So far, 2021 has been very good to shareholders in International Consolidated Airlines Group (LSE: IAG). The IAG share price has soared like a jumbo jet in 2021, delivering bumper returns for its owners. But how much further can this flight continue?
The IAG share price collapsed in 2020
At its five-year peak, the IAG share price hovered around £5 in late-June 2018. Although that was less than three years ago, it must feel a lifetime away to IAG shareholders. However, even as late as mid- January 2020, the shares were trading around 460p. Then, as Covid-19 infections swept the globe, the Anglo-Spanish airline’s stock came crashing to earth.
Over the next nine months, the IAG share price was almost in permanent free-fall. On 25 September 2020, it plunged to an intra-day low of just 86.54p, before closing at 94.64p. Alas, by 29 September, it had slumped to a new closing low of 91p. The owner of British Airways, Iberia, and Aer Lingus appeared to be on its knees. But good news was just around the corner…
Airline stocks soar since Halloween
In early November, the light at the end of the tunnel for IAG shareholders finally arrived. The unveiling of several highly effective Covid-19 vaccines sent bombed-out stocks skyrocketing. In the six months since then, the UK shares that have gained most have largely been ‘value’ and ‘recovery’ stocks. And, given its horror-show performance in 2020, it’s no surprise that the IAG share price has been one of the biggest winners of the past half-year.
As I write, the IAG share price hovers around 202p, valuing the group at £10.1bn. That more than doubled 2020’s closing low of 91p, for a gain of 122% in just over seven months. It’s also more than a quarter (26.4%) above the 159.8p at which the shares closed 2020. Here’s how the stock has risen over three recent timescales:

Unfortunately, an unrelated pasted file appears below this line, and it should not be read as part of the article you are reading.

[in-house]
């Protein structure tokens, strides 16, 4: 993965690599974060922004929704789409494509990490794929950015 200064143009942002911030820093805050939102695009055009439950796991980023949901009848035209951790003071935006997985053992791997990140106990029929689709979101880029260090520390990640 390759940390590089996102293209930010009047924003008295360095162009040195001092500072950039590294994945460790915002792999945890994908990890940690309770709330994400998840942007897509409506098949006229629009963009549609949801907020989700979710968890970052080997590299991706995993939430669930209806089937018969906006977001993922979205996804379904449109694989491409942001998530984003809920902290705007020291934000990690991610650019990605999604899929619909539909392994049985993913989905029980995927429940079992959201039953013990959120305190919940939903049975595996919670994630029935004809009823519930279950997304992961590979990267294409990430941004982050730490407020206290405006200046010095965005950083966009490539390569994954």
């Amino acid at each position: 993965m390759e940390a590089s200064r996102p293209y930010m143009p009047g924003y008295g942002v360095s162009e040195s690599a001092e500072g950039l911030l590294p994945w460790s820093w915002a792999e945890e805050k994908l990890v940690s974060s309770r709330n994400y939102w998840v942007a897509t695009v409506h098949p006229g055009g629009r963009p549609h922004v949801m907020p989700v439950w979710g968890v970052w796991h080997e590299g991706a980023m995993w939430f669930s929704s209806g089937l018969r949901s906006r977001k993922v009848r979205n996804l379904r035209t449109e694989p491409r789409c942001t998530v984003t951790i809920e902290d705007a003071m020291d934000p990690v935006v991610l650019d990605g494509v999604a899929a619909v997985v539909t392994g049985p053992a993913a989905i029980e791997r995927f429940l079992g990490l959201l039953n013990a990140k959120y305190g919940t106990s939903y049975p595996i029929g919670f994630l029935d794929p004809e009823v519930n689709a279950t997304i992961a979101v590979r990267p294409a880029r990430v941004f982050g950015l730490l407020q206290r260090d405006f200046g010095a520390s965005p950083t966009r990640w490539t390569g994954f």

As you can see, the IAG share price is up more than a third (36.9%) in the past three months. For the record, this makes it the best performing share in the FTSE 100 index since 5 February. Unfortunately, over longer periods, the stock has been a washout. Over two years and three years, it has almost halved (down 42.7% and 52.1%), and has crashed two-fifths (-40.1%) over five years.
After a disastrous 2020, IAG is a prime recovery candidate
In 2019, IAG’s revenues hit a record €25.5bn. With airmiles flown collapsing in 2020, yearly revenues plunged to €7.8bn. As a result, net profit reversed from €1.7bn in 2019 to a loss of €6.9bn for 2020. Last year, the group flew 31.3m passengers, 87m fewer than 2019’s 118.3m. To get back to those highs, the number of passengers will have to quadruple from 2020’s rock bottom. Likewise, for the IAG share price to return to former glories, air travel will need to recover to pre-Covid-19 levels.
Do I think there’s room for the IAG share price to go higher on good news? You bet I do. After all, it hit 222.1p on 16 March, its intra-day high for 2021. But would I buy the stock at current levels? Maybe, but like this Foolish colleague, I’m uneasy. I’m an old-school value hunter, so I tend to leave growth and recovery stocks for other investors. But I do believe that if a global economic boom does take hold, then IAG could be a big winner from any sustained rebound!
Cliffdarcy has no position in any of the shares mentioned. The Motley Fool UK has no position in any of the shares mentioned. Views expressed on the companies mentioned in this article are those of the writer and therefore may differ from the official recommendations we make in our subscription services such as Share Advisor, Hidden Winners and Pro. Here at The Motley Fool we believe that considering a diverse range of insights makes us better investors.